Applications of mathematics in research
Name: rick a cazzato
Date: Around 1995
As a mathematics teacher, one of the most common questions students ask is;
When will I ever use this? I can usually give them a adequate response.
However, I would like to hear your response to this question. I know that
the question is broad, but possible explain your research and how you are
using mathematics for real world applications. I guess what I am asking is
for you to describe your research and how mathematics is related or used
Well, I am a theoretical/computational chemist. I use mathematics every day
in my work, directly. . . mostly calculus, trigonometry, and statistics.
Chemists use trigonometry, together with spectroscopic devices that they
either invent or buy, to determine the structure of molecules. Without
trigonometry, we would understand very little about chemistry! Trigonometry
is also at the heart of a method used to analyze spectral signals coming
from molecules. This method is called "Fourier analysis." Fourier analysis
is ESSENTIAL for all kinds of spectroscopy and many of the new medical
imaging techniques (such as MRI).
We use statistics mostly to analyze the results of experiments, although I
also use them for numerical fitting of calculated numbers.
I use calculus to solve the Schrodinger equation, which is the equation
describing the motions of atoms, electrons, and nuclei in molecules. So, in
the end, mathematics is at the very heart of chemistry!
Well I guess there are different forms of Schrodinger's equation. (smile)
As a mathematician we "start" with an initial-boundary value problem and use
a combination of pde, linear algebra, numerical analysis and harmonic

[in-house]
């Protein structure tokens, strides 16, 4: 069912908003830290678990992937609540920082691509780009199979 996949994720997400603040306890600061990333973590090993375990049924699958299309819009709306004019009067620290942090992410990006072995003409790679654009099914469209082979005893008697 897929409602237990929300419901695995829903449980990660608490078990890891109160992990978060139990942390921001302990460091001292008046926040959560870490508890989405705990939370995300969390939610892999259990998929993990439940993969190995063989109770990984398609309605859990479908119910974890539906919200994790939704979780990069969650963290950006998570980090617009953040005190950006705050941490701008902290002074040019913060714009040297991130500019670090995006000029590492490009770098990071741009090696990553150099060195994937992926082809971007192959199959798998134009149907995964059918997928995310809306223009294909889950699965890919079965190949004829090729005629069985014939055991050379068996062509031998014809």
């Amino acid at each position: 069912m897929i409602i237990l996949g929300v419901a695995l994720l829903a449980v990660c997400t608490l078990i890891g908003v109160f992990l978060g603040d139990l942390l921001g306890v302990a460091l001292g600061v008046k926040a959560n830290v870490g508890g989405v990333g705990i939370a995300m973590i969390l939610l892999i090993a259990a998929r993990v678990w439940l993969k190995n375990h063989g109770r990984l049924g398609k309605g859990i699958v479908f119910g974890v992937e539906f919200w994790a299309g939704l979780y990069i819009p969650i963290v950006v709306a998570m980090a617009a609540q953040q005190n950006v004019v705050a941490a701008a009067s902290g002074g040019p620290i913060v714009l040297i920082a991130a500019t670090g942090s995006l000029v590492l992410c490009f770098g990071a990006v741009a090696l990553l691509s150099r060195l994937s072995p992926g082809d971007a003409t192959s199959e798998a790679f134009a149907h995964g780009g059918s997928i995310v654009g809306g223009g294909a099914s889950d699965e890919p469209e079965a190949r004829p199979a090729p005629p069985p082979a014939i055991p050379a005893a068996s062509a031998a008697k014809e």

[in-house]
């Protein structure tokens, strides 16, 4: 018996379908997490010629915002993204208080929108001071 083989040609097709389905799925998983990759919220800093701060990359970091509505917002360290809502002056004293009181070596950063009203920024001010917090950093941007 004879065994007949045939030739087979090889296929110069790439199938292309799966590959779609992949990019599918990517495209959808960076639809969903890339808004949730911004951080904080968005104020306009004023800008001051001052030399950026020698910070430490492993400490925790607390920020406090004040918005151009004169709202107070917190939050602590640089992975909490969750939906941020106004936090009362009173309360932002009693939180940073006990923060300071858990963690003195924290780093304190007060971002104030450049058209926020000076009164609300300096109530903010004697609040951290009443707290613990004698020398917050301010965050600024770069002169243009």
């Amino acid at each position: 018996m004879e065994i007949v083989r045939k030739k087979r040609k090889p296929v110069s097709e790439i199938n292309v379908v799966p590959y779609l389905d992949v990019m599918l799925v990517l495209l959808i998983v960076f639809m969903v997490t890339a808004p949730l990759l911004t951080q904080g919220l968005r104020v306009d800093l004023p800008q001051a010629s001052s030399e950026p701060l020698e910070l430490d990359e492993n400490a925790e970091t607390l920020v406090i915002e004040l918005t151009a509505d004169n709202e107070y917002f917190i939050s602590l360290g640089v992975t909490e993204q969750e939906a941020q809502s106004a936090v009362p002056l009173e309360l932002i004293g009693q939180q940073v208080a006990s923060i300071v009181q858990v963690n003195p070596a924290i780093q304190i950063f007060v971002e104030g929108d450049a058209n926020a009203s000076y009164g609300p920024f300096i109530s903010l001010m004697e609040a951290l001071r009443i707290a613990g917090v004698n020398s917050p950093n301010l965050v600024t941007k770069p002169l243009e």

analysis to determine an efficient solution. That these methods can be
"refined" keeps us in business as well as forcing us to sharpen our skills!
I should tell you that "we" (theoretical chemists) use any form of quantum
mechanics necessary to solve the problem at hand, ranging from HY = EY
through Feynman path integrals through Lie algebras, Fourier analysis and
all the tricks you mentioned.
Whatever it takes to get at molecular properties (including many Cray
hours!) is how we tend to tackle things.
As a theoretical physicist (now masquerading as a theoretical chemist)
almost everything topper mentioned in his list is on my list too. The most
important thing to understand however, is that for us trying to solve real
problems, the techniques we use can be drawn from just about any area of
mathematics, and so understanding of a broad range of mathematics is really
quite necessary. There is a certain sense in which what is known in
mathematics is "absolute truth", and can be relied on to help you just about
anywhere. It is not just physics and chemistry in fact - a lot of new PhD's
are now getting jobs on Wall Street using a wide range of mathematics
applied to the very complex problems of economic and financial prediction.
Mathematics provides a huge toolbox, and you need to practice with the tools
and familiarize yourself with them for a long time before you are really
qualified to apply them to the real world, but the applications are immense
once you have acquired that proficiency.
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Update: June 2012